By Andy Evangelista
|A new UC transportation research initiative will try to solve
problems like California's chronic traffic jams.
UC researchers are banding together across campuses and disciplines to tackle some of the state's most pressing issues, from clean energy and transportation to social disparities and California's changing demography.
The UC Office of the President recently awarded $68 million in competitive grants to 37 Multicampus Research Programs and Initiatives – innovative collaborations that, over the next five years, will assemble statewide teams of UC experts from a broad range of fields to focus their efforts around specific research areas important to California.
"The Multicampus Research Programs and Initiatives take advantage of UC's unique power of 10 campuses that are all world class," said Steven Beckwith, UC vice president for research and graduate studies. "The scholarship funded by the MRPI program addresses critical California needs by combining the intellectual power at all our universities to do research that could not be done at only one."
Long-haul view of California transportation
One of the initiatives will team UC researchers from more than 30 disciplines on six UC campuses to work on reducing congestion, oil use, air pollution and greenhouse gas emissions.
"Transportation is central to economic and social life in California," said Stephen Ritchie, professor of civil and environmental engineering at UC Irvine and co-director of the new sustainable transportation research program, which was awarded $6.25 million over five years.
"The transport of people and goods uses about three-fourths of all the oil consumed in the state, produces 40 percent of the greenhouse gases, and contributes about half of urban air pollution," said Ritchie, who is co-directing the research program with Samer Madanat, director of the UC Berkeley Institute of Transportation Studies, and Daniel Sperling, director of the UC Davis Institute of Transportation Studies.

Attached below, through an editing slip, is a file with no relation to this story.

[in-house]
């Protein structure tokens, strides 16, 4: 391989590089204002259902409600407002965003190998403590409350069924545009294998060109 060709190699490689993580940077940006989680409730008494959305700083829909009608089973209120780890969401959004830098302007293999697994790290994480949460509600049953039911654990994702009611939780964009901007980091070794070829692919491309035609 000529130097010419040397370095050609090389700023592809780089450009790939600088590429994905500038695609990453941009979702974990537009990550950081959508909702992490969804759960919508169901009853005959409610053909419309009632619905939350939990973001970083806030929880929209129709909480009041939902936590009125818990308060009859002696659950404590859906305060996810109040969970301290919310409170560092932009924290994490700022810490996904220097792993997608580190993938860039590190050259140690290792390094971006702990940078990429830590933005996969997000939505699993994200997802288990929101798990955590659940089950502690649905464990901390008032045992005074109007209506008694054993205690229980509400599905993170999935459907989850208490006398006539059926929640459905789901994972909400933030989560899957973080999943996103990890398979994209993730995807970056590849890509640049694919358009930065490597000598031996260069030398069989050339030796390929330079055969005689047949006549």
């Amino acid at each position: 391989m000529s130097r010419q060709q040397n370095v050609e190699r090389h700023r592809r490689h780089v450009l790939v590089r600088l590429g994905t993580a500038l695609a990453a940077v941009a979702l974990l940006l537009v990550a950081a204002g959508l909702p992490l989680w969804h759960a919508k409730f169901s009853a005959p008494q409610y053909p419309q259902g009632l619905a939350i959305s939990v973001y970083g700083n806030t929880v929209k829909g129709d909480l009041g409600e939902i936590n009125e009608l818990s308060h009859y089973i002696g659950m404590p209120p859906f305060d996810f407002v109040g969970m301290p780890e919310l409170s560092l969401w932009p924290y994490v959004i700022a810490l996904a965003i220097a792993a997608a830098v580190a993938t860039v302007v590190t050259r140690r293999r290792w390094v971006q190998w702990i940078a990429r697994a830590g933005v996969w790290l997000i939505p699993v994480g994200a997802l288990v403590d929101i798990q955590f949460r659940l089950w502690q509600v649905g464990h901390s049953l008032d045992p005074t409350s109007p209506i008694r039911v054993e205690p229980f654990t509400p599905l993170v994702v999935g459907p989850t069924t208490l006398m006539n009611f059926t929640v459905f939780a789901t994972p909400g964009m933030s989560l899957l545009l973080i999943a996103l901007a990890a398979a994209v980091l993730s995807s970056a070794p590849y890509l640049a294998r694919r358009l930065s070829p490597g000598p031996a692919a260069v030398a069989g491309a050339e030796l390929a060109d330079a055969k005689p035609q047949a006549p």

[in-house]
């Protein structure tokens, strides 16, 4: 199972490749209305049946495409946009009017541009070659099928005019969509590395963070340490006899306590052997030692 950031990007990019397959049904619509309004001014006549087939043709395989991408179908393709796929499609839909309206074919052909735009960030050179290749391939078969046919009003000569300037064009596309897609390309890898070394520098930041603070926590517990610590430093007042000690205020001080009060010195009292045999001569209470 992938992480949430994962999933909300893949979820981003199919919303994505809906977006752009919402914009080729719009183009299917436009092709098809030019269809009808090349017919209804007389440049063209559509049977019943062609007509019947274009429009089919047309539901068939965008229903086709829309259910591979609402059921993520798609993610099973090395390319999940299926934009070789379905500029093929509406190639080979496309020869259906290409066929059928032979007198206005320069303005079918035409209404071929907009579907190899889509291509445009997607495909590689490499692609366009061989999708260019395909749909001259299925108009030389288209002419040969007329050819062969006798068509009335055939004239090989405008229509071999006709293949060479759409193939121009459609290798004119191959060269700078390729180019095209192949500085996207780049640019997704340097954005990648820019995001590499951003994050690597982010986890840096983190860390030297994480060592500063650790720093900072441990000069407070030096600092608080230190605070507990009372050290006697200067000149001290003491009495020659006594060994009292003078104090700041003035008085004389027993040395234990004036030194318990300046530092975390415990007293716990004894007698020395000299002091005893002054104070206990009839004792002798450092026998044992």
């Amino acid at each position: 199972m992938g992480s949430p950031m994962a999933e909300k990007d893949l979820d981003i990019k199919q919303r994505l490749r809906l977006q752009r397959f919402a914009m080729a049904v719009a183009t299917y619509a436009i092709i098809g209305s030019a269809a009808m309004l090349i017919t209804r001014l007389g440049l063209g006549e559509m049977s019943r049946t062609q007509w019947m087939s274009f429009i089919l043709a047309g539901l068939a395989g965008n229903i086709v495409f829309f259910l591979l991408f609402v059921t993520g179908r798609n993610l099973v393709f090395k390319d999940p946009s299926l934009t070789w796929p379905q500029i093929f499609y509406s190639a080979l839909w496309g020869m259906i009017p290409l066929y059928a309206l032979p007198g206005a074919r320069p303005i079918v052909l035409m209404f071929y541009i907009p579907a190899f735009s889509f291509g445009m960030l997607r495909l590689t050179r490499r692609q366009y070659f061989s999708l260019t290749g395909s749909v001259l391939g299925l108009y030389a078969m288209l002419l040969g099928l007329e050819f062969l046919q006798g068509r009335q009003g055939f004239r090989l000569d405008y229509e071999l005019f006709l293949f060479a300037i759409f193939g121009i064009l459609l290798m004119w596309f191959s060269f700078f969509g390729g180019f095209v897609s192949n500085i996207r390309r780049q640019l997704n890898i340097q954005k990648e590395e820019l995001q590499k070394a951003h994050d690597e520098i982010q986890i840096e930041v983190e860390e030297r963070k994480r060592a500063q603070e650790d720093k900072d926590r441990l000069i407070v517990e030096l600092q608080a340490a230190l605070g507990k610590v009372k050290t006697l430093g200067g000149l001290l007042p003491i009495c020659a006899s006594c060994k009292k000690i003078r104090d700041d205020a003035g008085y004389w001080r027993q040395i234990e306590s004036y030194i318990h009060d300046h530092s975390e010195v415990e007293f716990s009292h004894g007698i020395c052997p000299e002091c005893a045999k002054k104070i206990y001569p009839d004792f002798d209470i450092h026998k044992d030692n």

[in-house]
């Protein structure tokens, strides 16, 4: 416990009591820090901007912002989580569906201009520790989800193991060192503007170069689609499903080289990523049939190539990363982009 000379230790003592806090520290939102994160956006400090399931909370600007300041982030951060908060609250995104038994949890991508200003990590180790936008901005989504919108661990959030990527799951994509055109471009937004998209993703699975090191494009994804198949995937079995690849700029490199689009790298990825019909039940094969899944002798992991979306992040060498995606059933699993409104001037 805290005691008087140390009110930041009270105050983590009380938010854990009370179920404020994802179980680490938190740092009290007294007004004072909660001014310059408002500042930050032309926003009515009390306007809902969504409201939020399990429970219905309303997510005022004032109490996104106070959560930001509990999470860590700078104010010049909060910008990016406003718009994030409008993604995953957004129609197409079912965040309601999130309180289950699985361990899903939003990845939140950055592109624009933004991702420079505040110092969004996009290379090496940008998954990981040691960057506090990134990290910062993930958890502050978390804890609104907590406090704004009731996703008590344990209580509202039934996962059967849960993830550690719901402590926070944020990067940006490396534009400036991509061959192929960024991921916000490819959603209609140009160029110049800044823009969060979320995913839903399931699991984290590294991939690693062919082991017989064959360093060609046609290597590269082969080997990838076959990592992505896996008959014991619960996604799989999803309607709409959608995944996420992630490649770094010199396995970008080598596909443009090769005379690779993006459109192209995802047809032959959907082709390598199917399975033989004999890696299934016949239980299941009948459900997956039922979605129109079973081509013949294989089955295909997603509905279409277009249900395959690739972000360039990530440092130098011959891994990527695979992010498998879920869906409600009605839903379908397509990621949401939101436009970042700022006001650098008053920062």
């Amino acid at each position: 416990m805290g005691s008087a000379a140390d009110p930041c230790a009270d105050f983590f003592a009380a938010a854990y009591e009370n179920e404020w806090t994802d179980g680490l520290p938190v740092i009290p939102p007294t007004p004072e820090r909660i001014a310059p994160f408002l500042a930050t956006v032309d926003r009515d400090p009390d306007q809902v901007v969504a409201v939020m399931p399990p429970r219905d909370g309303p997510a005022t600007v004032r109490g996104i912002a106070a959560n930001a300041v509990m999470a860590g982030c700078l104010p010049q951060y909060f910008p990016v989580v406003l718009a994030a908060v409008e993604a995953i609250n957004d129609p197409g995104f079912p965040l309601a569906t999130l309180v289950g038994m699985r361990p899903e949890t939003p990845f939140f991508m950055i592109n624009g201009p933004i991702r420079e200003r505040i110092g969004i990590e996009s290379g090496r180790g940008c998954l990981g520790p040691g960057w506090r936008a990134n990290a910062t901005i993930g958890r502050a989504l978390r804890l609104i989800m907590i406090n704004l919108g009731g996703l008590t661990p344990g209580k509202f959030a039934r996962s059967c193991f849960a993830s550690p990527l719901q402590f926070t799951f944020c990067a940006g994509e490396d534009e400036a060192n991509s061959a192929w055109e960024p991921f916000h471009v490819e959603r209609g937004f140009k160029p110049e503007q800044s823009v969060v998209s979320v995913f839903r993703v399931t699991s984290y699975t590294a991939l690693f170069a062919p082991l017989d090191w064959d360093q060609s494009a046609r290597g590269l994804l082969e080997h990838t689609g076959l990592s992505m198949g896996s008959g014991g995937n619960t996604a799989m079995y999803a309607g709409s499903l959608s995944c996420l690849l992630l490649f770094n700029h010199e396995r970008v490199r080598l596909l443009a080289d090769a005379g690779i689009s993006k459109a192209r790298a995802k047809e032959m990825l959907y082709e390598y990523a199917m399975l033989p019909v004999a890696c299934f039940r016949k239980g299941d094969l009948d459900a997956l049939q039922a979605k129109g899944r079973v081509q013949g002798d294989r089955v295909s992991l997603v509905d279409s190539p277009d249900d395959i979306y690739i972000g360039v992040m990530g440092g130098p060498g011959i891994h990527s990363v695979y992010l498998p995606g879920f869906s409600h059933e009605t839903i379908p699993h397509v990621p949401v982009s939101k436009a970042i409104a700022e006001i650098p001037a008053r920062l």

California has passed laws to reduce land-use sprawl and vehicle travel and cut greenhouse gas emissions to 1990 levels by 2020. "We have a mandate for change," said Ritchie. "But the majority of the policies, strategies and technologies needed to create a low-carbon transportation and energy system do not yet exist."
UC has many prominent experts and established research programs in the field, but until now, they have not integrated their efforts to really transform the transportation system, said Ritchie.
With the new multicampus initiative, three successful Institute of Transportation Studies programs at UC Berkeley, UC Davis and UC Irvine will now partner with electrical engineering specialists at UC Riverside, geographers at UC Santa Barbara and urban planners at UCLA.
The new program will focus on three tracks: next generation vehicles and fuels, including biofuels, electricity and hydrogen and improved vehicle technology; better-managed transportation systems; and land-use planning to reduce urban sprawl and vehicle travel.
The Center for Hydrologic Modeling, awarded $2.4 million, links researchers at eight UC campuses and the Lawrence Berkeley, Lawrence Livermore and Los Alamos national laboratories. As the state confronts ongoing drought and water supply problems, the center will use satellites and field research to more accurately determine how much water exists in California and where it's located. The results will be shared with water agencies throughout the state to help them develop their policies and allocation plans.
"There's been too large of a gap between decision-makers and scientists over the water situation in California," said Jay Famiglietti, director of the center and professor of earth system science and civil and environmental engineering at UC Irvine.